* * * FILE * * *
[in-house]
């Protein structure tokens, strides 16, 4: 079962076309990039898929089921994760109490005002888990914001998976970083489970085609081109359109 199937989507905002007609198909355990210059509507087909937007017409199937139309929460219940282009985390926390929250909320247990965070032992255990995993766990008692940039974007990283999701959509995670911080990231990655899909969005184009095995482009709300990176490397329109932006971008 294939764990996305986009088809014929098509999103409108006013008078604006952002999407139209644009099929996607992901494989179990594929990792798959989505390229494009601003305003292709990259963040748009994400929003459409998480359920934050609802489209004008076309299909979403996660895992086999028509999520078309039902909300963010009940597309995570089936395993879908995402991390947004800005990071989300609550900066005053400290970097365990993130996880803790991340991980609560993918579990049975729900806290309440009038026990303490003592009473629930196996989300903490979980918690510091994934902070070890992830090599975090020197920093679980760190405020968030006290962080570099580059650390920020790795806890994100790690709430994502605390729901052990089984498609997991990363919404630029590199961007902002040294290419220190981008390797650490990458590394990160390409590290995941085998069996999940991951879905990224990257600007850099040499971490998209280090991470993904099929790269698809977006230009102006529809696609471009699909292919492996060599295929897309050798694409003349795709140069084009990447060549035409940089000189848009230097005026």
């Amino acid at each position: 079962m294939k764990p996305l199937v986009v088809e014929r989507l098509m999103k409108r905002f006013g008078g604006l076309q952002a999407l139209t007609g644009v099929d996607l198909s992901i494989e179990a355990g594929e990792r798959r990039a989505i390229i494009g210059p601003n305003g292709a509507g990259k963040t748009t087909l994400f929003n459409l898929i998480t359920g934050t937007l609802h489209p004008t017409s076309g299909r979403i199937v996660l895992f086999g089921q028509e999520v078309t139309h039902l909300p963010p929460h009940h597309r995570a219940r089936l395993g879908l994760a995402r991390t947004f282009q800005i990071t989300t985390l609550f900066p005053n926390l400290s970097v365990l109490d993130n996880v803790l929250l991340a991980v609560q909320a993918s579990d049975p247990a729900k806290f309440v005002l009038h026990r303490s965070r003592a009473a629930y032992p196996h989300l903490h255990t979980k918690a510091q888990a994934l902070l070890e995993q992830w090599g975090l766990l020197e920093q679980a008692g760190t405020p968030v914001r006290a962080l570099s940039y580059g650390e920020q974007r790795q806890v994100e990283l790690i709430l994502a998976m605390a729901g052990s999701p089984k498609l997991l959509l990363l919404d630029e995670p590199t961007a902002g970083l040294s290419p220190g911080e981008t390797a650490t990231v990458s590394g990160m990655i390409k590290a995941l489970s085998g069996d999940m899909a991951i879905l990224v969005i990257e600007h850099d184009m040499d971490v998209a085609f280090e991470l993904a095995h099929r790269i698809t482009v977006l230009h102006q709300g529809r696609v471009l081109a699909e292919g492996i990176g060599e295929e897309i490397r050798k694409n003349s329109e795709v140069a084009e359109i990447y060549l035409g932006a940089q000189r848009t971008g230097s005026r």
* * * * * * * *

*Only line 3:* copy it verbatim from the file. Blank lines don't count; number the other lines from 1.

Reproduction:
């Amino acid at each position: 079962m294939k764990p996305l199937v986009v088809e014929r989507l098509m999103k409108r905002f006013g008078g604006l076309q952002a999407l139209t007609g644009v099929d996607l198909s992901i494989e179990a355990g594929e990792r798959r990039a989505i390229i494009g210059p601003n305003g292709a509507g990259k963040t748009t087909l994400f929003n459409l898929i998480t359920g934050t937007l609802h489209p004008t017409s076309g299909r979403i199937v996660l895992f086999g089921q028509e999520v078309t139309h039902l909300p963010p929460h009940h597309r995570a219940r089936l395993g879908l994760a995402r991390t947004f282009q800005i990071t989300t985390l609550f900066p005053n926390l400290s970097v365990l109490d993130n996880v803790l929250l991340a991980v609560q909320a993918s579990d049975p247990a729900k806290f309440v005002l009038h026990r303490s965070r003592a009473a629930y032992p196996h989300l903490h255990t979980k918690a510091q888990a994934l902070l070890e995993q992830w090599g975090l766990l020197e920093q679980a008692g760190t405020p968030v914001r006290a962080l570099s940039y580059g650390e920020q974007r790795q806890v994100e990283l790690i709430l994502a998976m605390a729901g052990s999701p089984k498609l997991l959509l990363l919404d630029e995670p590199t961007a902002g970083l040294s290419p220190g911080e981008t390797a650490t990231v990458s590394g990160m990655i390409k590290a995941l489970s085998g069996d999940m899909a991951i879905l990224v969005i990257e600007h850099d184009m040499d971490v998209a085609f280090e991470l993904a095995h099929r790269i698809t482009v977006l230009h102006q709300g529809r696609v471009l081109a699909e292919g492996i990176g060599e295929e897309i490397r050798k694409n003349s329109e795709v140069a084009e359109i990447y060549l035409g932006a940089q000189r848009t971008g230097s005026r």